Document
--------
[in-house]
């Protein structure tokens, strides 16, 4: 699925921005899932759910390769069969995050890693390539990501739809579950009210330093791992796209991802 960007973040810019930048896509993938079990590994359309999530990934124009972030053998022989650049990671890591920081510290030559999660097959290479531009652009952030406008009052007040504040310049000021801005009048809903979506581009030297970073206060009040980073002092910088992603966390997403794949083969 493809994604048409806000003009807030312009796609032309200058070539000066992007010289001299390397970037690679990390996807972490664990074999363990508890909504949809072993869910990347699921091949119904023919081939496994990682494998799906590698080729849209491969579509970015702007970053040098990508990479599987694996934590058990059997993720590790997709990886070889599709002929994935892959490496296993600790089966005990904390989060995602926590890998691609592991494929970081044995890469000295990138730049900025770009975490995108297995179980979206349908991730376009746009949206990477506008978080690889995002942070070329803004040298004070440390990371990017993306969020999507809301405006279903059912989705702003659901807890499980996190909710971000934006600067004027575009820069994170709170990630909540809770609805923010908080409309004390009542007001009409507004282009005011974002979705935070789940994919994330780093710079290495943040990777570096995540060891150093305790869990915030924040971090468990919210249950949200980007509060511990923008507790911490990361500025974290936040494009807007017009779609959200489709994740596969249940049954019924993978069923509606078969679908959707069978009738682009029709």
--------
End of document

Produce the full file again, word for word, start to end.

[in-house]
């Protein structure tokens, strides 16, 4: 699925921005899932759910390769069969995050890693390539990501739809579950009210330093791992796209991802 960007973040810019930048896509993938079990590994359309999530990934124009972030053998022989650049990671890591920081510290030559999660097959290479531009652009952030406008009052007040504040310049000021801005009048809903979506581009030297970073206060009040980073002092910088992603966390997403794949083969 493809994604048409806000003009807030312009796609032309200058070539000066992007010289001299390397970037690679990390996807972490664990074999363990508890909504949809072993869910990347699921091949119904023919081939496994990682494998799906590698080729849209491969579509970015702007970053040098990508990479599987694996934590058990059997993720590790997709990886070889599709002929994935892959490496296993600790089966005990904390989060995602926590890998691609592991494929970081044995890469000295990138730049900025770009975490995108297995179980979206349908991730376009746009949206990477506008978080690889995002942070070329803004040298004070440390990371990017993306969020999507809301405006279903059912989705702003659901807890499980996190909710971000934006600067004027575009820069994170709170990630909540809770609805923010908080409309004390009542007001009409507004282009005011974002979705935070789940994919994330780093710079290495943040990777570096995540060891150093305790869990915030924040971090468990919210249950949200980007509060511990923008507790911490990361500025974290936040494009807007017009779609959200489709994740596969249940049954019924993978069923509606078969679908959707069978009738682009029709």